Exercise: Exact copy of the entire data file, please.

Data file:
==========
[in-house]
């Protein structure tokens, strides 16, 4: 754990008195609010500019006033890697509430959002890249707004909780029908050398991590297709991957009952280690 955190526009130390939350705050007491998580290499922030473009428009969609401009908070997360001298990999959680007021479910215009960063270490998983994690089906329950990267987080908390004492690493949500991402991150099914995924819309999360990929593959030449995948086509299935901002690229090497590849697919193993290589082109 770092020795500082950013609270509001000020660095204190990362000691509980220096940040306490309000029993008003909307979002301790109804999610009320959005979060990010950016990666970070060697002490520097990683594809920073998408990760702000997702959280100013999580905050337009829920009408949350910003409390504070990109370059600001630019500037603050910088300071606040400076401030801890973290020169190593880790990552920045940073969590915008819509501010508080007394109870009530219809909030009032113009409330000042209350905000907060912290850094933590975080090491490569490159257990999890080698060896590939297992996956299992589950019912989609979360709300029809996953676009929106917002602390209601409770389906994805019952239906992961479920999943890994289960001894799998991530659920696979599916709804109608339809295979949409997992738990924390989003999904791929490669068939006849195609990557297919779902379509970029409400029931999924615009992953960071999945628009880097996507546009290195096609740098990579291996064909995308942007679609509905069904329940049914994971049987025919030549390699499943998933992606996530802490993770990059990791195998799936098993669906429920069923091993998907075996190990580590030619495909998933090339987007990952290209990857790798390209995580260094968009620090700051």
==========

[in-house]
């Protein structure tokens, strides 16, 4: 754990008195609010500019006033890697509430959002890249707004909780029908050398991590297709991957009952280690 955190526009130390939350705050007491998580290499922030473009428009969609401009908070997360001298990999959680007021479910215009960063270490998983994690089906329950990267987080908390004492690493949500991402991150099914995924819309999360990929593959030449995948086509299935901002690229090497590849697919193993290589082109 770092020795500082950013609270509001000020660095204190990362000691509980220096940040306490309000029993008003909307979002301790109804999610009320959005979060990010950016990666970070060697002490520097990683594809920073998408990760702000997702959280100013999580905050337009829920009408949350910003409390504070990109370059600001630019500037603050910088300071606040400076401030801890973290020169190593880790990552920045940073969590915008819509501010508080007394109870009530219809909030009032113009409330000042209350905000907060912290850094933590975080090491490569490159257990999890080698060896590939297992996956299992589950019912989609979360709300029809996953676009929106917002602390209601409770389906994805019952239906992961479920999943890994289960001894799998991530659920696979599916709804109608339809295979949409997992738990924390989003999904791929490669068939006849195609990557297919779902379509970029409400029931999924615009992953960071999945628009880097996507546009290195096609740098990579291996064909995308942007679609509905069904329940049914994971049987025919030549390699499943998933992606996530802490993770990059990791195998799936098993669906429920069923091993998907075996190990580590030619495909998933090339987007990952290209990857790798390209995580260094968009620090700051």